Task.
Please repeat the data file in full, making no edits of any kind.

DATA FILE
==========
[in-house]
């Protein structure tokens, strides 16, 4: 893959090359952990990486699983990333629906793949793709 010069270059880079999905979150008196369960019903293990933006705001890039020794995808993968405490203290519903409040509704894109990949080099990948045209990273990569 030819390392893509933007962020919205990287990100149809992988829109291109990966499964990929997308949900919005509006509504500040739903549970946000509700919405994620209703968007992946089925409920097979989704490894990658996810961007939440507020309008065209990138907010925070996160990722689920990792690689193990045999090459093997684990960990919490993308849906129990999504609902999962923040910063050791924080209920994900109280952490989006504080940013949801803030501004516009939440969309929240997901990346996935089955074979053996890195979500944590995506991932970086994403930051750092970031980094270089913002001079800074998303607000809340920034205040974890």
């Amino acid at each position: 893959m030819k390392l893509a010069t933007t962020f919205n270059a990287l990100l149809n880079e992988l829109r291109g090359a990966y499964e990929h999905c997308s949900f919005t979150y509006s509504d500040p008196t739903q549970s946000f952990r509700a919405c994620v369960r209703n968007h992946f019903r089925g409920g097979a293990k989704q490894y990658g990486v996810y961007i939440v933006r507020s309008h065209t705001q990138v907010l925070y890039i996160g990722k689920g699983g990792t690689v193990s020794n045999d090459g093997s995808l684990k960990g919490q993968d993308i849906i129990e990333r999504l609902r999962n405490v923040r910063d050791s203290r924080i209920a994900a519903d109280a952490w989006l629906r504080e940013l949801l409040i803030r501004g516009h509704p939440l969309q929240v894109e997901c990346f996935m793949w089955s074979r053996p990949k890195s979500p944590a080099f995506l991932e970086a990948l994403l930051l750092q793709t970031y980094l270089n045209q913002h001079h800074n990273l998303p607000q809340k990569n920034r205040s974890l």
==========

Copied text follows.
[in-house]
């Protein structure tokens, strides 16, 4: 893959090359952990990486699983990333629906793949793709 010069270059880079999905979150008196369960019903293990933006705001890039020794995808993968405490203290519903409040509704894109990949080099990948045209990273990569 030819390392893509933007962020919205990287990100149809992988829109291109990966499964990929997308949900919005509006509504500040739903549970946000509700919405994620209703968007992946089925409920097979989704490894990658996810961007939440507020309008065209990138907010925070996160990722689920990792690689193990045999090459093997684990960990919490993308849906129990999504609902999962923040910063050791924080209920994900109280952490989006504080940013949801803030501004516009939440969309929240997901990346996935089955074979053996890195979500944590995506991932970086994403930051750092970031980094270089913002001079800074998303607000809340920034205040974890």
């Amino acid at each position: 893959m030819k390392l893509a010069t933007t962020f919205n270059a990287l990100l149809n880079e992988l829109r291109g090359a990966y499964e990929h999905c997308s949900f919005t979150y509006s509504d500040p008196t739903q549970s946000f952990r509700a919405c994620v369960r209703n968007h992946f019903r089925g409920g097979a293990k989704q490894y990658g990486v996810y961007i939440v933006r507020s309008h065209t705001q990138v907010l925070y890039i996160g990722k689920g699983g990792t690689v193990s020794n045999d090459g093997s995808l684990k960990g919490q993968d993308i849906i129990e990333r999504l609902r999962n405490v923040r910063d050791s203290r924080i209920a994900a519903d109280a952490w989006l629906r504080e940013l949801l409040i803030r501004g516009h509704p939440l969309q929240v894109e997901c990346f996935m793949w089955s074979r053996p990949k890195s979500p944590a080099f995506l991932e970086a990948l994403l930051l750092q793709t970031y980094l270089n045209q913002h001079h800074n990273l998303p607000q809340k990569n920034r205040s974890l």